Why drive out a successful and talented editor?
Monday 05 November 2007
Last week, I suggested that personal jealousies played their part in the defenestration of Roger Alton, the editor of The Observer. Someone close to the action had suggested to me that Alan Rusbridger, the editor of The Guardian, had engaged in a "land grab". Now, having read a letter which Carolyn McCall, the chief executive of Guardian Media Group, sent to this newspaper, I realise how silly and naïve I must have been.
Carolyn confirms that, when it comes to defending themselves, newspaper managements are no different than governments or multi-nationals. According to her, it is "childish" to imagine that jealousy had anything to do with Mr Alton's resignation. In a memorable phrase, she asserts that "the new arrangements will secure [The Observer's] digital future on a shared platform, with access to a larger journalistic resource through more efficient news-gathering".
One imagines how Carolyn might have defended Attila the Hun. "Contrary to childish reports of mass murder, rape and pillage, Attila has at all times striven to establish secure communities that are able to live in harmony with one another. Attila has personally taken charge of the ethics committee and is working tirelessly to achieve new guidelines covering the peaceful assimilation of Visigoths and Vandals."
I don't suggest that the partial incorporation of The Observer by The Guardian was solely, or even principally, motivated by jealousy. Carolyn presumably believes in the plan for a "shared platform" between the two newspapers and online operations. But I suspect it would have been possible to achieve most of these reforms while hanging on to Mr Alton. Or, to put it another way, what kind of newspaper group drives out a talented editor at the height of his powers?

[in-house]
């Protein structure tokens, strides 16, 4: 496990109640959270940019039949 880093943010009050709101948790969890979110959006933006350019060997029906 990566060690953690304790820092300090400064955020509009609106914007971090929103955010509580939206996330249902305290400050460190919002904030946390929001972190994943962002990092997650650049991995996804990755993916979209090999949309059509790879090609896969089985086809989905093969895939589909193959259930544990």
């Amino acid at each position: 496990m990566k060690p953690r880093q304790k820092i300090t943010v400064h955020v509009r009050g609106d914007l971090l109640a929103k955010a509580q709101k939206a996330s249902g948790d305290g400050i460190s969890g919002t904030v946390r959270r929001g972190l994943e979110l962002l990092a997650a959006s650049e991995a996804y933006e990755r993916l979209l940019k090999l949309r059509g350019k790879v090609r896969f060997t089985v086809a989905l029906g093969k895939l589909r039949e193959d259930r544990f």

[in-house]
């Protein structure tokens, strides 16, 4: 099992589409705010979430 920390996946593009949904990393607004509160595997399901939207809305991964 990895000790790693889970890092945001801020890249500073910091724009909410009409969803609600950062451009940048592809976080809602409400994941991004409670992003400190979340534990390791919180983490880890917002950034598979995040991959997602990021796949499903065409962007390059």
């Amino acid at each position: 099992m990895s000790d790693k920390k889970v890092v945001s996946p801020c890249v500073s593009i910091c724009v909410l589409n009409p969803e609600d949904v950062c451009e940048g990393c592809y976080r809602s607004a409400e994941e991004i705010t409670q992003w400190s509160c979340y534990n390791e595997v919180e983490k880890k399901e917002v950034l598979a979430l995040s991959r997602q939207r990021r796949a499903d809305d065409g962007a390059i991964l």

Carolyn takes me to task for "misrepresenting" the sales figures of The Guardian and The Observer, and here she has half a point. I was pretty spot-on in suggesting that The Guardian has lost 5,000 or 10,000 copies a day since adopting the Berliner format. In September 2004 – a full year before it changed shape – The Guardian had a "headline" ABC circulation figure of 376,314. Last month, the equivalent figure was 367,546. I was over generous in suggesting that The Observer had put on nearly 100,000 copies. In September 2005, five months before it switched format, the paper averaged 438,365. Last month, the figure was 472,252. Surely even Carolyn can agree that The Guardian has not advanced since going Berliner, while The Observer's sales have risen sharply. This, as I suggested, may have inflamed jealousies.
By the way, wasn't it interesting that Carolyn should have written this letter rather than Alan Rusbridger, though he may have been holding her pen? I am still looking forward to reading his encomium of Roger Alton.
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